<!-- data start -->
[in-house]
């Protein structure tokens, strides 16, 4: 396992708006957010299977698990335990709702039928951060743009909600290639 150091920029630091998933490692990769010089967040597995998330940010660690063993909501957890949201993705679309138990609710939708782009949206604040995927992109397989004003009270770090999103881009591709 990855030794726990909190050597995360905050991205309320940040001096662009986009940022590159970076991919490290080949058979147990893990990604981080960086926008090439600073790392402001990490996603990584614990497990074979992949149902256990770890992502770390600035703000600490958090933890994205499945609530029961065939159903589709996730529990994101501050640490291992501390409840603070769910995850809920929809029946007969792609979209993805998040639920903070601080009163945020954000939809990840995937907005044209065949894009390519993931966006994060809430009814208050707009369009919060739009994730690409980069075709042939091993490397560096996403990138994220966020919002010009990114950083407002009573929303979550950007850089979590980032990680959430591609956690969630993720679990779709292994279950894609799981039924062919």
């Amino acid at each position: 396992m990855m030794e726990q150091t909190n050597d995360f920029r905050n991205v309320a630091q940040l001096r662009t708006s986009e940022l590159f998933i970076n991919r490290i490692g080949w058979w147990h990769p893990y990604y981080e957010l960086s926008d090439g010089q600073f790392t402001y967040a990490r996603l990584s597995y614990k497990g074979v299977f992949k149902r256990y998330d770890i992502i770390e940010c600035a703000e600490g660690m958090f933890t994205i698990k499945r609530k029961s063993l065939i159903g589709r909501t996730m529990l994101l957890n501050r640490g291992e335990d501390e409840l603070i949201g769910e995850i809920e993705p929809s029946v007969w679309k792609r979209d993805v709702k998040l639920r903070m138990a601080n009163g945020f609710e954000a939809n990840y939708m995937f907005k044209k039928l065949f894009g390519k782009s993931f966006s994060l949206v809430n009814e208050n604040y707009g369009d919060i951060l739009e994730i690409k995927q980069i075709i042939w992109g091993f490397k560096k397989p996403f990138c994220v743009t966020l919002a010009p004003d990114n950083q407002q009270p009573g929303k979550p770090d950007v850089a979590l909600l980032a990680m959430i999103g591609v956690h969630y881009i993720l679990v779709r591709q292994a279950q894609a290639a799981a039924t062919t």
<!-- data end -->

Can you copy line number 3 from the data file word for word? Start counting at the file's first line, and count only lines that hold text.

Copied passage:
């Amino acid at each position: 396992m990855m030794e726990q150091t909190n050597d995360f920029r905050n991205v309320a630091q940040l001096r662009t708006s986009e940022l590159f998933i970076n991919r490290i490692g080949w058979w147990h990769p893990y990604y981080e957010l960086s926008d090439g010089q600073f790392t402001y967040a990490r996603l990584s597995y614990k497990g074979v299977f992949k149902r256990y998330d770890i992502i770390e940010c600035a703000e600490g660690m958090f933890t994205i698990k499945r609530k029961s063993l065939i159903g589709r909501t996730m529990l994101l957890n501050r640490g291992e335990d501390e409840l603070i949201g769910e995850i809920e993705p929809s029946v007969w679309k792609r979209d993805v709702k998040l639920r903070m138990a601080n009163g945020f609710e954000a939809n990840y939708m995937f907005k044209k039928l065949f894009g390519k782009s993931f966006s994060l949206v809430n009814e208050n604040y707009g369009d919060i951060l739009e994730i690409k995927q980069i075709i042939w992109g091993f490397k560096k397989p996403f990138c994220v743009t966020l919002a010009p004003d990114n950083q407002q009270p009573g929303k979550p770090d950007v850089a979590l909600l980032a990680m959430i999103g591609v956690h969630y881009i993720l679990v779709r591709q292994a279950q894609a290639a799981a039924t062919t």